As a comic book junkie with decades of experience I jumped a the chance to read "A Once Crowded Sky" by Tom King. The author has a very unique background of working for both DC and Marvel and I was looking forward to reading some excellent "four color" writing.

I was disappointed. The book is either a story about "the end of a beginning" or "the beginning of an end" depending on how you view the story as it unfolds.

The ideas behind the book started out fresh and exciting. The most powerful "supe
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Noel
I am going to start by saying that I really wanted to like this book more than I did. The author knows the genre of comic book based superheroes really well, and clearly loves it. And I am glad I read it.

I'll start with what I liked.

The book was structured and presented wonderfully for comic hero prose. Each chapter is broken into segments, and each segment comes from a perspective of one of the characters. Each segment is identified by a title & number of a comic book that would correspond
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Shanshad Whelan
I've read a lot of superhero novels. Some have hit the mark--understanding what superhero comics are and how to evoke that in a narrative plot. Some are a bit far off base and never quite capture that vantage point that "gets" superheroes. There's no doubt this author gets the genre--King recognizes the tropes and cycles and feeling of the comics without hesitation.

What I will say is this--if you're looking for a comic book story told in novel form, this won't be it. The author's take on this is
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Bri
When I first spotted this book during check-in at the library I was really excited to check it out. The concept sounded fascinating to me. Unfortunately, once I started reading, I just couldn't get into it. I gave up without even making it in to my usual 100-page cut off.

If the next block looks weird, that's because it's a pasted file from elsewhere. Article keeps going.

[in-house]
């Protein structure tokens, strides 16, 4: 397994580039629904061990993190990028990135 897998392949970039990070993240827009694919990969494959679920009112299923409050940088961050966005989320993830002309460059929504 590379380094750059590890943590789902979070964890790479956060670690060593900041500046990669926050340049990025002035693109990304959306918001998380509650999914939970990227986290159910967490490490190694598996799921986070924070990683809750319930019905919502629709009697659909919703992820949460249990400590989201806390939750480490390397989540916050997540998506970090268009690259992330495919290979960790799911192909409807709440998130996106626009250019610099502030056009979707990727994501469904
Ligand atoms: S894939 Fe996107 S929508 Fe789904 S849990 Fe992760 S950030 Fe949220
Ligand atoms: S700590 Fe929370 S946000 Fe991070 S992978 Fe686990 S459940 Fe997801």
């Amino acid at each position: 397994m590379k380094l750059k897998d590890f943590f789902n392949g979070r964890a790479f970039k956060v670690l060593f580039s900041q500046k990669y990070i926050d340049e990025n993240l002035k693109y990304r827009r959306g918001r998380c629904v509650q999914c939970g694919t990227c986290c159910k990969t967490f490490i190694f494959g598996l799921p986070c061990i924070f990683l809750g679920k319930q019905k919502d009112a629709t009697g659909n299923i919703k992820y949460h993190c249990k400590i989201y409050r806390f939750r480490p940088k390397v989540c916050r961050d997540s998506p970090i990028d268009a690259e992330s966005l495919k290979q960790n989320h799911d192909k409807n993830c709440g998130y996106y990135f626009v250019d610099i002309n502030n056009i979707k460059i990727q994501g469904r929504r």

I like the format, but the content just felt lacking to me. I felt like the reader was supposed to just KNOW who these characters were. There wasn't enough offered to me to endear the characters to me quickly, probably something
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Rick MacDonnell
Jan 01, 2015 Rick MacDonnell rated it 2 of 5 stars
Recommends it for: graphic novel fans with a penchant for repetition
One of these days I'm going to stumble across a superhero novel I actually like. I'm not sure what it is about the genre that makes the transition from "graphic" to "novel" so difficult, but my patience is starting to wear a little thin. I guess I'll just have to grit my teeth and put my hopes into Seven Wonders.

A Once Crowded Sky is set in Arcadia, a city teeming with former superheroes who gave up their powers in order to prevent the end of the world from The Blue—a nebulous force that requir
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Anton
“A Once Crowded Sky” is a comic book in novel form. Like many comic stories, it centers around a huge crisis event that brings all of the worlds superheroes together to fight a great evil. But this time, winning the battle means losing their greatest champion — and all of their powers.

The story beings six months after all of the heroes of Arcadia gave their powers to Ultimate, the superhero robot that inspired them all, so that he could fly off to defeat the threat known as The Blue (and die in
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Shelleyb
PULL THE TRIGGER!!!
I am in love with this book! I am a manager for chapters and when this book came in put it on my reading list right away!
Being a huge (secret) Fangirl, And avid reader (did you see where I work!) I was very excited to finally get to read "A once crowded sky" ( I had 5 other books ahead on my list, cuz ya gotta keep a list!)
I am not even half done but I can't stop talking about it! Truly hope Tom King writes MORE!!! (and what the heck, He was CIA and worked at Marvel comics?
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Ryan Thomason
Let me tell you why you shouldn’t let this crowd your bookshelf.